What you need to know about Turkey’s presidential elections

Erdoğan, İhsanoğlu and Demirtaş contend for the Turkish presidency. How Hwee Young/EPA, EPA/STR, EPA/Sedat Suna

Turkey awaits a fateful election on August 10. The electorate will be heading back to the polls to elect, for the first time in the country’s Republican history, the president by popular vote. If no candidate receives more than 50% of the vote in the first round, a second round of voting will take place on August 24.

The candidates

In the wake of the local elections that took place on March 30, the top contender for the job is current prime minister, Recep Tayyip Erdoğan. He’s been the country’s prime minister since 2003 and is the favourite to become president.

There are two other candidates. Turkey’s two main opposition parties, the centre-left CHP (Republican People’s Party) and the nationalist MHP (Nationalist Movement Party) chose to go with a joint candidate, Ekmeleddin İhsanoğlu. An academic and the founder of the History of Science Department at Istanbul University, İhsanoğlu most recently served as the Secretary General of the Organisation of Islamic Cooperation.

The small, mainly Kurdish affiliated HDP (People’s Democracy Party) field a prominent, dynamic Kurdish politician, Selahattin Demirtaş. Demirtaş ran an effective campaign and proved to be a humorous, attractive candidate who may succeed in widening the base of his party beyond ethnic Kurds and small leftist groups.

There are serious differences as to how the candidates define the job. Erdoğan wishes to transform the presidency from a mainly ceremonial post of a parliamentary system to an executive one. This certainly goes against Turkey’s current constitution and political tradition where most executive powers rest in the prime ministry.

Unless Erdoğan, who has little patience for checks and balances on his use of power, gets the constitutional change he wants after the general elections set for 2015, he will either manage to find a clone to assume the post of the prime minister or there will be clashes between the two offices if the next prime minister fully assumes the power and the authority of his office. Both Professor İhsanoğlu and Demirtaş prefer to keep the presidency in the confines of its current constitutional definition.

The campaigns

Whatever the outcome and whether the election will be finalised in the first round or the second, there is no doubt that the campaign has been conducted under unfair and unequal conditions. The prime minister has exploited to the full the advantages of his office and travelled widely around the country enjoying full coverage from a largely subservient broadcast media, a large segment of which is positively partisan. The media in general and the public stations in particular gave scandalously unequal coverage to the candidates.

The public had no chance to listen to a debate between the candidates to understand what their platforms were, since the prime minister refused to appear with the others in front of national audiences. Plus, the financing of the campaign was less than transparent and many business people had good reason to fear retaliation if their support went to the wrong candidate. To beef up the atmosphere of intimidation that already dominated the country, the long-awaited prosecution and persecution of the Hizmet movement was launched just two weeks before the election.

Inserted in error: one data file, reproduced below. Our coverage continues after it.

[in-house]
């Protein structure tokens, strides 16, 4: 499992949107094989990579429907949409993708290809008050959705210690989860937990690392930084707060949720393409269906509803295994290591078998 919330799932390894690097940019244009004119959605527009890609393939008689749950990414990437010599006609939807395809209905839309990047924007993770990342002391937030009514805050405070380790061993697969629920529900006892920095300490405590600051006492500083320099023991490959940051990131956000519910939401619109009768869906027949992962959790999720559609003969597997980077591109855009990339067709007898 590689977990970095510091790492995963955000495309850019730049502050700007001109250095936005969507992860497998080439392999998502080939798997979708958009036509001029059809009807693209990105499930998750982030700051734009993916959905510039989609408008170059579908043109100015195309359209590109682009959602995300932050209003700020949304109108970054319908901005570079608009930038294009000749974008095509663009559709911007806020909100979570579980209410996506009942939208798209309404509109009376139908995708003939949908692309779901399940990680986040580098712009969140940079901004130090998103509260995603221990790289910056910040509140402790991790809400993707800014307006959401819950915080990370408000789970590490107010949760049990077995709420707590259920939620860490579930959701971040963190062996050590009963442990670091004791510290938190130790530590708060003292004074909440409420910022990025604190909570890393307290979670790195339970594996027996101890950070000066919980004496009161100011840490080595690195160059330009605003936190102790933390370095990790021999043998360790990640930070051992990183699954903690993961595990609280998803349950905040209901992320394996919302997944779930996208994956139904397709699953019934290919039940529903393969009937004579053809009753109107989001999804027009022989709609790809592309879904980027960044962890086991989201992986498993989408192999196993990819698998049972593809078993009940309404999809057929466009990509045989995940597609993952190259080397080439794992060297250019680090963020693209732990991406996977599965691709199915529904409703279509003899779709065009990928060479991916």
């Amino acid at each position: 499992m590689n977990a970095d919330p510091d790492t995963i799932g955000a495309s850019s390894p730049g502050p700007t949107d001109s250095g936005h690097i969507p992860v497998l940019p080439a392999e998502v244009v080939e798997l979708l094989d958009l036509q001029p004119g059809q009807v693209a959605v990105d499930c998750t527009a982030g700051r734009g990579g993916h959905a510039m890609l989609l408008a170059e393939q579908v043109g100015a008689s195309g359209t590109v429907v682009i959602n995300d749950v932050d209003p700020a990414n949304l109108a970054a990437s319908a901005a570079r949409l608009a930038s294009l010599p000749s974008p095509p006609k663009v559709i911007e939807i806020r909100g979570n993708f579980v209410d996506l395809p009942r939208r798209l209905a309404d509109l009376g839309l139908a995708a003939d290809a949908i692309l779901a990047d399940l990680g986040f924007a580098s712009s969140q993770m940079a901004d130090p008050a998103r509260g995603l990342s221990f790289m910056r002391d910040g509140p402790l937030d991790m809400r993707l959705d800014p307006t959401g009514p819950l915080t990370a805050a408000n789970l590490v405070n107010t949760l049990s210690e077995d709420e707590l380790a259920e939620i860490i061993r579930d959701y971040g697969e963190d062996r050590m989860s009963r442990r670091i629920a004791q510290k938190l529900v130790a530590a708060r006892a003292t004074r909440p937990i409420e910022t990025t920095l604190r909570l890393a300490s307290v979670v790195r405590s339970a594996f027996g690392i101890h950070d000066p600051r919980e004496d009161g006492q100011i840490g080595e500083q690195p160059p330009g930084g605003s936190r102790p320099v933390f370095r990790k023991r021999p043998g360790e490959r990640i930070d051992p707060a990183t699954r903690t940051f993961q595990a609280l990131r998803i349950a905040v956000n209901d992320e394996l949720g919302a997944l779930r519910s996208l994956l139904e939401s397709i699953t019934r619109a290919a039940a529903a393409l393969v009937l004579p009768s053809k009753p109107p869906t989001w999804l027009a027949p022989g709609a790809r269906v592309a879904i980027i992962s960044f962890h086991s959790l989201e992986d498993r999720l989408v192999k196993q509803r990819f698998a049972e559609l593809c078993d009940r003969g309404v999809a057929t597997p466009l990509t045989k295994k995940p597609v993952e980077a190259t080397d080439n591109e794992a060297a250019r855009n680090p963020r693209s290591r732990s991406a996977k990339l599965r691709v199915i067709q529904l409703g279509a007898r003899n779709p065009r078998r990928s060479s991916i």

Most polls indicate that Erdoğan is within reach of winning in the first round with a comfortable margin. If not, he may have to negotiate with the Kurdish nationalist party, since their voters (usually around 6 to 7% of the vote) would have the power to decide the second round.

The results

An Erdoğan presidency will change the course of Turkey’s politics. Unless former President Gül assumes the leadership of the ruling AKP and thereby makes it possible for the party to dampen Erdoğan’s ambitions, the presidency will increasingly become the centre of executive power. An extraordinarily skillful, ruthless and widely popular politician, Erdogan has already obliterated Turkey’s meek system of checks and balances. His record over the past three years nearly rendered the judiciary (save for the Constitutional Court) an extension of the executive and he has established a profound state of intimidation throughout the country.

Without any countervailing or restraining power, Erdoğan as president will take Turkey further down the road of electoral authoritarianism. This new authoritarianism will have an Islamic lexicon and it will try to redefine the institutions of the regime based on Islamic rather than secular principles.

This will be part of its novelty and will go against the grain of 200 years of Turkey’s history of Westernised modernisation, long-resented by the country’s Islamists. The tragic dimension of this election therefore is that most of the voters seem unaware of how fateful the election is for the future course, stability and cohesion of the country.